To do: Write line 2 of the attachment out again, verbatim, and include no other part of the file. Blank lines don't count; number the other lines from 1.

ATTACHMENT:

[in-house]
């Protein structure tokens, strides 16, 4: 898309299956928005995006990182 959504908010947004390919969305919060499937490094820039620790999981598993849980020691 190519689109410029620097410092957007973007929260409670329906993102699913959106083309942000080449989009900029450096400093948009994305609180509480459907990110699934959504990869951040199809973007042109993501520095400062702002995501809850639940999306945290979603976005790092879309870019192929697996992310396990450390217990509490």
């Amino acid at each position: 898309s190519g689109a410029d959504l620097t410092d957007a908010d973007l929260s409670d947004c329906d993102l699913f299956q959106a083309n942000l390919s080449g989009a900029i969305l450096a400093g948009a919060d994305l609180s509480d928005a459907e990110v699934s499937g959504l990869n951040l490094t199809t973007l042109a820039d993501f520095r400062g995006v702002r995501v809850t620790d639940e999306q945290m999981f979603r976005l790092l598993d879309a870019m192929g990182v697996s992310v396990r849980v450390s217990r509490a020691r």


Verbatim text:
């Protein structure tokens, strides 16, 4: 898309299956928005995006990182 959504908010947004390919969305919060499937490094820039620790999981598993849980020691 190519689109410029620097410092957007973007929260409670329906993102699913959106083309942000080449989009900029450096400093948009994305609180509480459907990110699934959504990869951040199809973007042109993501520095400062702002995501809850639940999306945290979603976005790092879309870019192929697996992310396990450390217990509490």